Author: Mary Elizabeth Summer
Links: Goodreads | Amazon | Barnes & Noble | Book Depository | iTunes | Kobo
Publisher: Delacorte Press
Publication Date: October 13, 2015
The sequel to TRUST ME, I’M LYING
Staying out of trouble isn’t possible for Julep Dupree. She has managed not to get kicked out of her private school, even though everyone knows she’s responsible for taking down a human-trafficking mob boss—and getting St. Agatha’s golden-boy Tyler killed in the process. Running cons holds her guilty conscience at bay, but unfortunately, someone wants Julep to pay for her mistakes . . . with her life.
Against her better judgment, Julep takes a shady case that requires her to infiltrate a secretive organization that her long-gone mother and the enigmatic blue fairy may be connected to. Her best friend, Sam, isn’t around to stop her, and Dani, her one true confidante, happens to be a nineteen-year-old mob enforcer whose moral compass is as questionable as Julep’s. But there’s not much time to worry about right and wrong—or to save your falling heart—when there’s a contract on your head.
Murders, heists, secrets and lies, hit men and hidden identities . . . If Julep doesn’t watch her back, it’s her funeral. No lie.
Chasing the Blue Fairy: Pinocchio in the Trust Me Series
Julep Dupree's moral compass is questionable at best. As she says herself in the opening to Trust Me, I'm Lying, she wasn't born with that particular cricket on her shoulder. So it might seem strange that I picked a 19th century morality tale as the thematic backbone for Julep's story. But for me, it was the perfect choice.
To understand why, you'll first need to know a few things about Julep:
- Her major hang-up about being a grifter is her lack of fixed identity. She explains this to another character by saying, "when you can be anybody, how do you know who you are?" This plays to the heart of a central theme for all coming-of-age stories, which is not just finding your identity, but choosing your identity.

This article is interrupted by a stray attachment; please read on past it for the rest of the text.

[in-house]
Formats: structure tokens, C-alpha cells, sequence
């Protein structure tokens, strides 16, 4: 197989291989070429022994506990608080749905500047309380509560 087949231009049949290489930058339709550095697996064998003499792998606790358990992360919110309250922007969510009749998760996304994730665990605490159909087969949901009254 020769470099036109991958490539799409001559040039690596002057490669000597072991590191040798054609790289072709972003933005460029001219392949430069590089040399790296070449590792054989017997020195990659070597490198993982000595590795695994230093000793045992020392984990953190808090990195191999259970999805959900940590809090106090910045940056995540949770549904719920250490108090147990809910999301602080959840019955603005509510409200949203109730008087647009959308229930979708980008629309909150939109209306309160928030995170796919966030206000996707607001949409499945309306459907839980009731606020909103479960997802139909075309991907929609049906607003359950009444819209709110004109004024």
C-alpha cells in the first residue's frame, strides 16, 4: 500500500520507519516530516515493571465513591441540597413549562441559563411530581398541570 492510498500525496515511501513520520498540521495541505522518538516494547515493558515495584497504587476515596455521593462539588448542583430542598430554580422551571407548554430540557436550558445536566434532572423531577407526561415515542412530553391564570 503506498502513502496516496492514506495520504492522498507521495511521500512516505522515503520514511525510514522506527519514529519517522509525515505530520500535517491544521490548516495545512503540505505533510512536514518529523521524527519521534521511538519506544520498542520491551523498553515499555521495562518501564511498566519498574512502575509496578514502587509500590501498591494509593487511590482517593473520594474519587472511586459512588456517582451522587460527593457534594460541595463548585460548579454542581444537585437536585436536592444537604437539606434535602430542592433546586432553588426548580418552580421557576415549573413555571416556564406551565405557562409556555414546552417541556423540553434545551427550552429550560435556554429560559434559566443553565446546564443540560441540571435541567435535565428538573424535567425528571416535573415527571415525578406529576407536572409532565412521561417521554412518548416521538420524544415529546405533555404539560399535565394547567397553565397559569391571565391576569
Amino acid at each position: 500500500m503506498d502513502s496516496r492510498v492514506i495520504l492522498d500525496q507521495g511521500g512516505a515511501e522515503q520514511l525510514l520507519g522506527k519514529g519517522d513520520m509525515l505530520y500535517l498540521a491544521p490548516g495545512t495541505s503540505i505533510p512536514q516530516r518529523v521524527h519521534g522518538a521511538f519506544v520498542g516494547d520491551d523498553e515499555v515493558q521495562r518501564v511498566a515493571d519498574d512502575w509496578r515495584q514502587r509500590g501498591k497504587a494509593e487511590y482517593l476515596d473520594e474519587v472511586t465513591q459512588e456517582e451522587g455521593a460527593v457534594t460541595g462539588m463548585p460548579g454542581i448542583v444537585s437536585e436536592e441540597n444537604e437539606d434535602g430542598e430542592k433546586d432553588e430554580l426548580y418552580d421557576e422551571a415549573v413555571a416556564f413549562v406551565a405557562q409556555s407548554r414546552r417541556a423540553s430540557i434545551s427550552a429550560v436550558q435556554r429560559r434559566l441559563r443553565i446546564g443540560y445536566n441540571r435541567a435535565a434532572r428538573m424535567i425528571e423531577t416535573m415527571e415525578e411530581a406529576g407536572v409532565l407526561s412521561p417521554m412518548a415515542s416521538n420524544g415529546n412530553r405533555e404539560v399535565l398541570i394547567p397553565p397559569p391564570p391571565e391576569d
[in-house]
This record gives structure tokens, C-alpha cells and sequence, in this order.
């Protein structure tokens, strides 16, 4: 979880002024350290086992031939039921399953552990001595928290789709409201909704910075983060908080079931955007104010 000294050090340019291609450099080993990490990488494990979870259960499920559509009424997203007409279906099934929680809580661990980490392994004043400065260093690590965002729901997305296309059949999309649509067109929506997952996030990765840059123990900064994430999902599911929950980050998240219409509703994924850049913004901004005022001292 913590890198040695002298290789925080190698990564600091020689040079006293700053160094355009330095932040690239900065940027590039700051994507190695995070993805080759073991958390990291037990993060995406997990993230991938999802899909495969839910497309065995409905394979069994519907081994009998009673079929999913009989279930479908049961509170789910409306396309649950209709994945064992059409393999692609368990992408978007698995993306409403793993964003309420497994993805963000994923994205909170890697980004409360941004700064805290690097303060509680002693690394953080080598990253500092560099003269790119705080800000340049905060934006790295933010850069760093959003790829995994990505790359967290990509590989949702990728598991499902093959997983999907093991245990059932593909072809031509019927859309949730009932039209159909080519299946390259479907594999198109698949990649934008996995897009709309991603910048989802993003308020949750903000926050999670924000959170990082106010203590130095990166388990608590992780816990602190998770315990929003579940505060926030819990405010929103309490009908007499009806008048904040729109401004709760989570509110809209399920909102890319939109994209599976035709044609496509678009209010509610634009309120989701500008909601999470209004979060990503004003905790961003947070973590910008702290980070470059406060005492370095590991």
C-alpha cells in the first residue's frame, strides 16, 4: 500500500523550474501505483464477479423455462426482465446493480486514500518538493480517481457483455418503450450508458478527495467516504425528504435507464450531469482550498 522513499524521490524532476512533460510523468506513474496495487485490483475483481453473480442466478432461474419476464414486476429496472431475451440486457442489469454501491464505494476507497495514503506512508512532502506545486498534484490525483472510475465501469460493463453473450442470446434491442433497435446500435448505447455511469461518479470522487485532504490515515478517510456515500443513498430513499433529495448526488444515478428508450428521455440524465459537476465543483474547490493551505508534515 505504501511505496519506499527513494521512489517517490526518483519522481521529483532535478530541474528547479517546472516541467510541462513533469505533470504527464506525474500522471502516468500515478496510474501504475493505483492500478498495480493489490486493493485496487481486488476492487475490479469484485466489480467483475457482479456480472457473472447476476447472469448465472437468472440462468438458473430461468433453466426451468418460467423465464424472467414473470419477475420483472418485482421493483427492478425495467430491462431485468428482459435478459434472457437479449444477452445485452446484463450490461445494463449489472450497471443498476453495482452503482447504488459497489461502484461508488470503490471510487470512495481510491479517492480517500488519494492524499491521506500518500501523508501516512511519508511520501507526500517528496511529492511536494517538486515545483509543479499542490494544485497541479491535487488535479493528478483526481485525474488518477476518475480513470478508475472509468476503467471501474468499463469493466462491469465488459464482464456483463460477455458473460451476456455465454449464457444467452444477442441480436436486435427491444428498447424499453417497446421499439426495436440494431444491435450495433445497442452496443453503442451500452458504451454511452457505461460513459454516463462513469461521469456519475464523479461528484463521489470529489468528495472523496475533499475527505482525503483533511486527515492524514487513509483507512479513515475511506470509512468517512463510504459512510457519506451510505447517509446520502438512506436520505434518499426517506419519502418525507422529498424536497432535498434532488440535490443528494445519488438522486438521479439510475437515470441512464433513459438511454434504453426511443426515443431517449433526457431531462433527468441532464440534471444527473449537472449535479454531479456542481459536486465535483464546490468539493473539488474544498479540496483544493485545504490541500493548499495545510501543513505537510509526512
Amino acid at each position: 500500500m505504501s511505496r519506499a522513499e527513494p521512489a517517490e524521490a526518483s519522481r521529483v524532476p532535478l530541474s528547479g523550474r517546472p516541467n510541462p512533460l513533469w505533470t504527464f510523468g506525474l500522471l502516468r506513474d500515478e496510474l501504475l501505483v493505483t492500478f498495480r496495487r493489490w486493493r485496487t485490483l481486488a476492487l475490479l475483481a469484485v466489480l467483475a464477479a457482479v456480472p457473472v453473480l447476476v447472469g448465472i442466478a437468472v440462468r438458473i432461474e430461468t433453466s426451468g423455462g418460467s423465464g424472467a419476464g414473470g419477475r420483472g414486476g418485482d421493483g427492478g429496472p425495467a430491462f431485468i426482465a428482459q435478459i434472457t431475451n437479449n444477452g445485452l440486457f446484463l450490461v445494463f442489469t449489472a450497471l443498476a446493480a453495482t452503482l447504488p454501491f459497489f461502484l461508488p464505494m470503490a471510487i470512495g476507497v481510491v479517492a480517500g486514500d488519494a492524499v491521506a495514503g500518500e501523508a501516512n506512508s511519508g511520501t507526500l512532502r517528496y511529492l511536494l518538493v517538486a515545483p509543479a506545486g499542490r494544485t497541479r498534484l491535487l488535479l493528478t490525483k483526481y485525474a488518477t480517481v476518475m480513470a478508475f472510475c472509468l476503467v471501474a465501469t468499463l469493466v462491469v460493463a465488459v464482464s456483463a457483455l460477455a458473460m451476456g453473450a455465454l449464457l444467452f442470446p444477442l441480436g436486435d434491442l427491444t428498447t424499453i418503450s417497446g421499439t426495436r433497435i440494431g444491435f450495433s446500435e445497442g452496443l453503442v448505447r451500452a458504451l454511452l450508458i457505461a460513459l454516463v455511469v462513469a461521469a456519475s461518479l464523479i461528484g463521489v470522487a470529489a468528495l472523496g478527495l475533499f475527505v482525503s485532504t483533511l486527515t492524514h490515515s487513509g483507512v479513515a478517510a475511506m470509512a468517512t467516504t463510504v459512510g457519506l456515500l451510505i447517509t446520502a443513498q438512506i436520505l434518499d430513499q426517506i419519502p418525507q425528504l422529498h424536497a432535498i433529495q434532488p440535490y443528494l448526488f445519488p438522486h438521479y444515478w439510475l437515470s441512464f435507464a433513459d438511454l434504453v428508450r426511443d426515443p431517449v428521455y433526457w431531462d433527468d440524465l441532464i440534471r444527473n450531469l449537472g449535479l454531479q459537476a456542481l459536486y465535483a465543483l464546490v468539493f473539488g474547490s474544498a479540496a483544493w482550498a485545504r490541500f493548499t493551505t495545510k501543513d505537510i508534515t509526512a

- Her father made her in his image, and though he's not a bad guy, he's kind of weak, and Julep both loves and has some issues with him.
- One of the major themes in the book is the line between bad and evil (you read that right—bad and evil), and part of Julep's crisis with identity is figuring out which side of that divide she falls on.
Allusions to Carlo Collodi's The Adventures of Pinocchio show up many times throughout both Trust Me, I’m Lying and Trust Me, I'm Trouble, though more so in TMIL, because TMIT's official thematic reference is The Catcher in the Rye (see the companion to this post for more on how TMIT ties to Catcher). Places you'll see references to Pinocchio include:
- The three clues Julep's father leaves her to help her track him down in Trust Me, I'm Lying: the Field of Miracles, the Land of Toys, and the Dogfish are all major scenes from Pinocchio.
- Multiple references to Julep's mother as "the blue fairy" occur throughout both books.
- The judge who heard Julep's case at the end of Trust Me, I'm Lying was named Judge Collodi, after the author of The Adventures of Pinocchio.
The quality I like most about both Pinocchio and Julep is that in the end, despite their faults, they move heaven and earth to save the people they love. Neither of them believes they deserve forgiveness, but they're both understandable and easy to root for, because in them, we recognize ourselves—our temptations, our loneliness, our compassion, and our courage. And we want them to find their blue fairies, because it gives us hope that someday we'll find our own.
What would you say is your blue fairy? Let us know in the comments!